Can Infatuation Transform Into A Lasting Relationship?
Certain aspects of infatuation can be enticing, while other qualities can lead to the collapse of a relationship. Identifying the differences between mutuality and self-centered narcissism early on is essential before becoming too involved with a potential partner. Understanding these qualities can help you predict where infatuation might lead.
What is infatuation?
Infatuation can be defined as an intense but short-lived passion or admiration for a potential romantic partner. It often arises before you really get to know the other person.
The emotion can last for a few days, up to six months, or even as long as two years. No matter how long or how short the feeling exists, it typically stirs an intense yearning to be with the other person. You'll typically find them so attractive and appealing without really understanding why. This is because sound, sensible judgment can fall by the wayside while infatuated.
If you can't stop thinking about the other person, you're likely in an infatuated state. This feeling is often confused with "love at first sight" when in reality, it's lust.
As time goes by, these feelings—often of deep physicality or uncanny jealousy—become less intense and preoccupying. You may begin to question whether you're really in love and even question what love is. The energy you put into this attraction subsides.
Mutuality versus self-centered narcissism.
One key ingredient in infatuation is that it prevents mutuality from evolving between the two people. If someone in a relationship is not showing interest in the other person's needs, that's a sign of a self-centered narcissism, not mutual desire. In a sexual relationship, the infatuated person will show a preoccupation with their partner or perceive them as "perfect." Those feelings are typically not reciprocated.
In contrast, mutuality means you and your partner are empathetic toward each other, listening to each other's ideas, feelings, and attempting to understand each other's views. There is a wish to both please and be pleased, share interests, seek approval from each other, while also being considerate of your partner's need for independence and autonomy. Because of this mutual respect, jealousy is generally not part of the equation. If, however, it is stirred up, a couple with mutuality discusses these feelings and they are clarified with honesty and care.
How to identify signs of growing mutuality.
If what begins with infatuation shifts gradually to a mutually satisfying relationship, you may find you are either developing a lasting friendship or falling in love.
How do you know what to look for?
- You feel secure that you are both loved equally.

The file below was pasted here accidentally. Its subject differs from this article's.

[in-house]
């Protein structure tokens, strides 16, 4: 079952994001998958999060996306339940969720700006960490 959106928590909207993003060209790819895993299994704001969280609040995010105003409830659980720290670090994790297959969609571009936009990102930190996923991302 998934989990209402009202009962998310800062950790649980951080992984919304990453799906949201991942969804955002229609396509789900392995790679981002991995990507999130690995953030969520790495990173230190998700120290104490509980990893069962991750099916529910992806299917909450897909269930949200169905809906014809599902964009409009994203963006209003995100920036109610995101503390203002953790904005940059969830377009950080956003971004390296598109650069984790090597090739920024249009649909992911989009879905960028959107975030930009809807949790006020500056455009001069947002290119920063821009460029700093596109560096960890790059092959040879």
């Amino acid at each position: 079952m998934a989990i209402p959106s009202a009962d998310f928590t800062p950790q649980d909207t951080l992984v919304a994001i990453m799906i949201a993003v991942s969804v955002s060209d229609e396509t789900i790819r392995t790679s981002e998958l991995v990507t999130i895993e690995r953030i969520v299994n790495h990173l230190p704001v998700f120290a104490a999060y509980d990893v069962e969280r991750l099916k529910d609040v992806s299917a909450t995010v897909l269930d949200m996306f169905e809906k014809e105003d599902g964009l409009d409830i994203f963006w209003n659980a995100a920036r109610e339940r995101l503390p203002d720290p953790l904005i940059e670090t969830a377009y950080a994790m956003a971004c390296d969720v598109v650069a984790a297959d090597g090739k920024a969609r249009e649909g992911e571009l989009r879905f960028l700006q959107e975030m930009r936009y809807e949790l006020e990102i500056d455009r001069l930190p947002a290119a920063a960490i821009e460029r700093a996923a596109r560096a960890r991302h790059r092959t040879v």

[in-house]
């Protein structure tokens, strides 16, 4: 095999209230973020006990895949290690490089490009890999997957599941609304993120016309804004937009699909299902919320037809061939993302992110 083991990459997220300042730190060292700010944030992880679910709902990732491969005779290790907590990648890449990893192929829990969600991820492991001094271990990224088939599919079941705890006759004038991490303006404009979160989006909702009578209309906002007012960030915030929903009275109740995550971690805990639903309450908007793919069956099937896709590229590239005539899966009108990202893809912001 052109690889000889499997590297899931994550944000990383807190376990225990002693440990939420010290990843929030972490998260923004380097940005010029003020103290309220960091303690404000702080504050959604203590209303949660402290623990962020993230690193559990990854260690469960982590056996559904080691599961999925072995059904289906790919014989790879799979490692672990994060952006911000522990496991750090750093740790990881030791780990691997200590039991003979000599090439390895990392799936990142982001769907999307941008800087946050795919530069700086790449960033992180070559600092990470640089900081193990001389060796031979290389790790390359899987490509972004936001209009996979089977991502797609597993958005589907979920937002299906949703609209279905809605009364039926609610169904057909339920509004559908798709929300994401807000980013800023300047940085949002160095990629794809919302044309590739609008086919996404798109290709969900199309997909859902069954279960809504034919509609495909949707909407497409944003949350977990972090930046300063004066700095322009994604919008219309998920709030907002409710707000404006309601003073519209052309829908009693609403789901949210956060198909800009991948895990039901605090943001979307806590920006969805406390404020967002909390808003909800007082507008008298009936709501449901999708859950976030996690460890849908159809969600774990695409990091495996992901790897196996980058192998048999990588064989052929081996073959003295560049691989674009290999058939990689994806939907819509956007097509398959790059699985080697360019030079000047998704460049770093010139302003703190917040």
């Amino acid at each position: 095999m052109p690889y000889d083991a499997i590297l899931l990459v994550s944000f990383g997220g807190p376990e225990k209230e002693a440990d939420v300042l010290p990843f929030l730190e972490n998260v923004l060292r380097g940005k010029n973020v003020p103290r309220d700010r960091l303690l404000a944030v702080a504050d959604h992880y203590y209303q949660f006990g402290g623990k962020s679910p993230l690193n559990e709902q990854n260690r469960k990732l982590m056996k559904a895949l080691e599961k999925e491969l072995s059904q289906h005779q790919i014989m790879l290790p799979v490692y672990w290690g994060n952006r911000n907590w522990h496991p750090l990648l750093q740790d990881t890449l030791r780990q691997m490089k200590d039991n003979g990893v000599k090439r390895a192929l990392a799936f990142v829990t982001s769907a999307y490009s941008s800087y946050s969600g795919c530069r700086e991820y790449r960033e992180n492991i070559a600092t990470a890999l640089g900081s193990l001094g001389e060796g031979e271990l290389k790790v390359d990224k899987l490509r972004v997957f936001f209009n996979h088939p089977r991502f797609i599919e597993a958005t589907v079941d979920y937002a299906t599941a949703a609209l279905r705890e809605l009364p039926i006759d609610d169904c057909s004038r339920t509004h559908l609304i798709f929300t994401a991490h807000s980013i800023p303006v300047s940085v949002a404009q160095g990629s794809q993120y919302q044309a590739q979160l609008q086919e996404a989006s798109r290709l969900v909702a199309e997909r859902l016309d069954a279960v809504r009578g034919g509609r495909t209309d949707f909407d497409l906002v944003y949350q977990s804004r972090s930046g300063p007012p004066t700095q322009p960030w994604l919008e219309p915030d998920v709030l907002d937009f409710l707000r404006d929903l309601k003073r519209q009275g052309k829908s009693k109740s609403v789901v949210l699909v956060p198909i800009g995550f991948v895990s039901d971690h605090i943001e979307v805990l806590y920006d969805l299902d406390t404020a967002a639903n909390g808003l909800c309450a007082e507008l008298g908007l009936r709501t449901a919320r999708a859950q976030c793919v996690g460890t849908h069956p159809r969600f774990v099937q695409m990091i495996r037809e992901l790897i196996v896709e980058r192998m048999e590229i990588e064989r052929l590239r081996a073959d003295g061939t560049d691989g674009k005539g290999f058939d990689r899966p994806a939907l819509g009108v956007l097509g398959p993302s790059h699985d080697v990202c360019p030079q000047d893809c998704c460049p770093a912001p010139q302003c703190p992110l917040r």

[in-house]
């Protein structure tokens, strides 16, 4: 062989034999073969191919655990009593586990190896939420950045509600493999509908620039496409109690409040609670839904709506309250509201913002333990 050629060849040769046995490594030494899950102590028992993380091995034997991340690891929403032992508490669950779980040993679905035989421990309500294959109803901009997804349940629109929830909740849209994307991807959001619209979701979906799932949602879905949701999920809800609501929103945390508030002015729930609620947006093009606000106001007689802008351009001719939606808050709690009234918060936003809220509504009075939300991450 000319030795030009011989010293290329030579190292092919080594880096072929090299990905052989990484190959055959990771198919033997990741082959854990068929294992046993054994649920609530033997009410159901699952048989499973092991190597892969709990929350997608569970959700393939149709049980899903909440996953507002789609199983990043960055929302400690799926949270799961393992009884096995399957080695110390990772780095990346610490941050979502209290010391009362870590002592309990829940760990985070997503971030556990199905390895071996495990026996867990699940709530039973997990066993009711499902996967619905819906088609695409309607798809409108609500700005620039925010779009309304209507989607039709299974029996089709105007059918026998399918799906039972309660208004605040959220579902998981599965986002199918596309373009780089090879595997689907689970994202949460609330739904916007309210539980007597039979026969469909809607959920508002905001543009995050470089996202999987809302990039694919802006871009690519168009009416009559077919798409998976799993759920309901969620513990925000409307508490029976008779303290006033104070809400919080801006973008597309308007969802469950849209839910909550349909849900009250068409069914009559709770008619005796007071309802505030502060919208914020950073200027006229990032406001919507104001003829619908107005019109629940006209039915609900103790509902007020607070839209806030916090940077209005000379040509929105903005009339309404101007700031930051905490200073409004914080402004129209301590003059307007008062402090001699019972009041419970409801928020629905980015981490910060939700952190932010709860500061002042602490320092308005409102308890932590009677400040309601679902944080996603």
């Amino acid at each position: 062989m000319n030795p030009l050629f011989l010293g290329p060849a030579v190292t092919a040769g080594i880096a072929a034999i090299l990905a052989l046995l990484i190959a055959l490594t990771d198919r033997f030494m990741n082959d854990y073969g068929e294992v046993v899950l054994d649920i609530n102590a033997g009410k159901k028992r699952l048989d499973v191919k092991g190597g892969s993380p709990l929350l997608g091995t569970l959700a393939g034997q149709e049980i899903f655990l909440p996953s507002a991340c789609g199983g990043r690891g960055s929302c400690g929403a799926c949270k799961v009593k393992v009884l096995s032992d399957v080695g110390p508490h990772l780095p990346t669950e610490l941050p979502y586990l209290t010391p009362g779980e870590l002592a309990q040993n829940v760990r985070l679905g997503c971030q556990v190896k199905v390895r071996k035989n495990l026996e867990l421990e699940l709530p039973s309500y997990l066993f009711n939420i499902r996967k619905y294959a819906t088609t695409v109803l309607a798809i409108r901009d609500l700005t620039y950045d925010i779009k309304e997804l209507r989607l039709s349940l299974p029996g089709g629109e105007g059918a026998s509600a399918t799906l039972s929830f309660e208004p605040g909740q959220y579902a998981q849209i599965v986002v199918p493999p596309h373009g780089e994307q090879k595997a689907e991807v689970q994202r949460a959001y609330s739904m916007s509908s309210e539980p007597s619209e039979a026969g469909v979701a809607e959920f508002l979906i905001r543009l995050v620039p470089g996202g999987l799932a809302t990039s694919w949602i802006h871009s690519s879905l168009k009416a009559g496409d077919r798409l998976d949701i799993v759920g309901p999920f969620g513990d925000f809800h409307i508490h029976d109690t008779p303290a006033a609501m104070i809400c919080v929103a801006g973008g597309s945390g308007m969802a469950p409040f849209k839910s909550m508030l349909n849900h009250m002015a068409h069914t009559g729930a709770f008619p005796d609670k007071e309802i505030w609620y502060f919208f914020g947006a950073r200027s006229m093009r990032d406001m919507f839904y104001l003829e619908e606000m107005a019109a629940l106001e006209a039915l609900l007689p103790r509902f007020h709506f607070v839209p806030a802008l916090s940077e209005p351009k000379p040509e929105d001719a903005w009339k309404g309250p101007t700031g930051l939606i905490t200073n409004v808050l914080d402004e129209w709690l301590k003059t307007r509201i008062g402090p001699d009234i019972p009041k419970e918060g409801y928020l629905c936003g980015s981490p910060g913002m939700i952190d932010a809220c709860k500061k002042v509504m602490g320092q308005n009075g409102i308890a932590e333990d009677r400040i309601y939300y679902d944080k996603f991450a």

- The relationship continues to have high levels of support and decreased negative interactions such as jealousy or control by one partner.
- Trust between partners increases over time.
- A desire for a long-term commitment is shared.
- Interpersonal closeness continues to boost relationship satisfaction.
- Over time, the couple shares personal knowledge that they don't share with others such as dreams, desires, fears, goals, and perhaps, past traumas.
- Interdependence grows, meaning each partner influences the other in ways that are meaningful.
- There is increasing concern for each other's well-being. You offer comfort in times of distress, protect the other from harm, and communicate sensitively.
- There is a shift from a feeling of "me" to "we" without sacrificing individual needs for independent activities and friendships.
How to identify signs of self-centered narcissism.
If infatuation is prolonged, you may be caught up in the complexity of someone with a narcissistic personality disorder. How will you know?
There are many traits to look for, but you may find you don't have to look very far. The qualities of a narcissist become more and more persistent as time goes on.
You will slowly discover yourself becoming attached to a person who elevates you through his or her charm and success. But you will also begin to feel smaller, more codependent, and your self-esteem might be jeopardized.
Analyzing these stages of infatuation—early or prolonged—can help you decipher whether the relationship will last or be mutually satisfying. If you find that you're stuck in a relationship with a narcissist, here's some advice for ending it.
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Laurie Hollman, Ph.D., is a psychoanalyst with specialized clinical training in infant-parent, child, adolescent, and adult psychotherapy. She received specialized training in child and adolescent treatment at New York University and adult psychoanalysis at The Society for Psychoanalytic Study and Research.
Hollman is the author of the books Are You Living With A Narcissist? and Unlocking Parental Intelligence. She has also written several parenting guides as well as articles on mental illness for Long Island, NY health professionals and schools, discussing issues relevant to educators and mental health counselors, including ADHD, the gifted child, and depression or anxiety in children.